According to the Kurdish outlet “Rudaw,” Barzani told Cardinal Filoni that “it is the duty of the Kurdistan Regional Government to protect and support displaced Christians, Yazidis and other religious and ethnic groups seeking refuge in the Kurdistan Region.”
Barzani added, however, that the regional government “cannot provide adequate assistance,” given “the number of refugees and displaced people.”
When he returned from Iraq, Cardinal Filoni told CNA that because Christians in Iraq are unarmed, “it is necessary that someone – in this case the legitimate authorities of the country – should defend minorities, especially those most in danger.”
Despite Cardinal Filoni's meeting with Masum – and his delivery to him of a message from Pope Francis – Archbishop Warda's comments this month evidence that nothing has changed in Baghdad.
“Our people have been abandoned,” he said.
The bishop also charged that the Iraqi government has provided assistance to displaced Muslims, while neglecting the needs of displaced Christians, and that Muslim leaders in the country “have thus far failed to unequivocally condemn the violence carried out in the name of Islam, and the ejection of all Christians from their ancient Biblical homeland,” Aid to the Church in Need reported.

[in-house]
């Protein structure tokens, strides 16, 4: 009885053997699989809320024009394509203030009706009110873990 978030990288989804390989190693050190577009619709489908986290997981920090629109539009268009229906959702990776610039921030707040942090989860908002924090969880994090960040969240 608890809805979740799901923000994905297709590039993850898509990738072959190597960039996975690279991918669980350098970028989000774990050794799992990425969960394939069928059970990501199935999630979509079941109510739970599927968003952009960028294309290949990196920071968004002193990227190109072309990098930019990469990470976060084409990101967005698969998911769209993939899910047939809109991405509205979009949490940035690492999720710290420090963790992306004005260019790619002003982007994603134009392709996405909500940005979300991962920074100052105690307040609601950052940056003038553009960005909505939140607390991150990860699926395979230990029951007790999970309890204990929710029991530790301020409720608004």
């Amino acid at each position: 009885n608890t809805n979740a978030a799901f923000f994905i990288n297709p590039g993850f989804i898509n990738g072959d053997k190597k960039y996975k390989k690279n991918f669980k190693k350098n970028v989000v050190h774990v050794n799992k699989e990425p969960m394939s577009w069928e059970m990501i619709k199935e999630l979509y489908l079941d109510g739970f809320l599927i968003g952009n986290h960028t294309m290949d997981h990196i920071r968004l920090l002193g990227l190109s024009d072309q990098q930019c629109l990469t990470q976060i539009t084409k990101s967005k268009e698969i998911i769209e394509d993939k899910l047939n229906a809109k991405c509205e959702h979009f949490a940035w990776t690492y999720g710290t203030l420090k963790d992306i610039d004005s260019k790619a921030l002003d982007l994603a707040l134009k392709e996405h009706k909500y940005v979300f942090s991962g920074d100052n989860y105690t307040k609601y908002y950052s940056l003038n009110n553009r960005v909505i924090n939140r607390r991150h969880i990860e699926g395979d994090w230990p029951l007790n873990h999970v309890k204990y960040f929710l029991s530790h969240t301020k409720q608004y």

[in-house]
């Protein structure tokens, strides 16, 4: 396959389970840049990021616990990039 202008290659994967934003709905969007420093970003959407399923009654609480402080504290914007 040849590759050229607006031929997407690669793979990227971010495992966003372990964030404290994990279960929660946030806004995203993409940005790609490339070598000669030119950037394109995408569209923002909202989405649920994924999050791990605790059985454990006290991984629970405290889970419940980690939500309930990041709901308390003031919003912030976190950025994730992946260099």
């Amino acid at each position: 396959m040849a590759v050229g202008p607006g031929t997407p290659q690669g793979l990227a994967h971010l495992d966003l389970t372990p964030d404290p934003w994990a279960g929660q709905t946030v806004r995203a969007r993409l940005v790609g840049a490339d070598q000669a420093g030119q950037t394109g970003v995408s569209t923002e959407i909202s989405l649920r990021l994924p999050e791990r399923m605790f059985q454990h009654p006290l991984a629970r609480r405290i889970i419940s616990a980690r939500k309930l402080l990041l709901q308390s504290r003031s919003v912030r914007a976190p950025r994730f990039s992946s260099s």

More than 120,000 Christians fled Mosul and other towns in Nineveh province for cities in Iraqi Kurdistan this summer. In total, there are more than 1.2 million internally displaced persons in the country.
Archbishop Warda said the displaced Christians in his eparchy and in Dohuk province are increasingly concerned for their future, after being away from their homes for two months now.
He reported many feel betrayed, and are likely to emigrate. Since the U.S.-led invasion of Iraq in 2003, the country's Christian population has already plummeted, from about 1.5 million to 400,000.
“We visit the tents every day and speak to the people we are helping and they say they would like to go back to their homes immediately,” Archbishop Warda said. “But how can you live again among the people who were your neighbors who have betrayed you?”
One Catholic who left Mosul told the bishop that he had seen video footage of his neighbor, whom he had considered a friend, pulling down the cross of a former church.
He also told of another Christian who left Mosul who was phoned by a former neighbor to tell him he had entered his home and had taken all his cash, giving half to the Islamic State and keeping the other half for himself.
Archbishop Warda's eparchy is coordinating food and shelter relief for the displaced, with the aid of international agencies.
“Church agencies have been here helping us since day one and they remain with the people long after the headlines have moved on to something different,” he said.
Aid to the Church in Need and the Knights of Columbus have both given more than $1 million to aid Christians in Iraq, and substantial aid has also been provided by Caritas agencies and Catholic Relief Services.
“The crisis that has hit Christians from Mosul and Nineveh is not just a shock,” Archbishop Warda concluded. “It is for us genocide. All voices have acknowledged that this is a crime against humanity.”